Kenneth J. Arrow

" Escape from Hunger is without a doubt one of Fogel's masterworks. Written in an accessible style, it is ideal for use in higher-level undergraduate and graduate courses."
EH.net

"Although this is a "little" book, just 111 pages in the main body, it is densely packed with deep-mine data and illuminating higher-order concepts derived from a lifetime of concentration on economic development. Robert William Fogel's The Escape from Hunger and Premature Death, 1700-2100 is that rare species of research - longitudinal study. Unlike the cross-sectional snapshots whose importance often quickly fades, there is gold in these data mines that is so precious because it is so difficult to find and so hard to get to. It is must reading for those in human biology, medicine and the social sciences who are interested in the issues surrounding human adaptation. It will also appeal to life-long learners drawn to the interface between the biology, economics and history of the human condition."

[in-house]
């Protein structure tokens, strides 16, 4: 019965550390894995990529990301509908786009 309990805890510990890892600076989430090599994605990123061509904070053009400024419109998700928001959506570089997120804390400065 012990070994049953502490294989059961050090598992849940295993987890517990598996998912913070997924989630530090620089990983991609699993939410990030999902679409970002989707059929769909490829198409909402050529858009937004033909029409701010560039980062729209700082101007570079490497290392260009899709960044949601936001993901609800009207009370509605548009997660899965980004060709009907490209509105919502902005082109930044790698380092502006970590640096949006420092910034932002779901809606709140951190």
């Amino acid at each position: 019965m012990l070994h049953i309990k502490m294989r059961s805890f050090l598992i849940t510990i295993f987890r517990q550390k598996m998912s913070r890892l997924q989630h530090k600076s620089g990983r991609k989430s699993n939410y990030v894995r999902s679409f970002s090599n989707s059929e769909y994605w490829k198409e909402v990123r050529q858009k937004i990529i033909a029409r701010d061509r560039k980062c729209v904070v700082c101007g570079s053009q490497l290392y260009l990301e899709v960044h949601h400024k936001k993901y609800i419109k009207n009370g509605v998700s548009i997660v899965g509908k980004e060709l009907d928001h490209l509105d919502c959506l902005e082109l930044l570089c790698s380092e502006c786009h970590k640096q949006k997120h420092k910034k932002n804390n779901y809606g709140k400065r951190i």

The Midwest Book Review

Book Description

Nobel laureate Robert Fogel's compelling new study examines health, nutrition and technology over the last three centuries and beyond. Chronic malnutrition is one reason why people in the past had smaller, weakerbodies and lived shorter lives than people do today. When better agriculture began to produce more food, people began to get bigger, healthier and to live longer. This process has contributed to economic growth and technological progress. Professor Fogel's powerful study will be essential reading for all those interested in economics, demography, history and health care policy.

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41 of 42 people found the following review helpful By A. R. Cellura on April 16, 2006
Format: Hardcover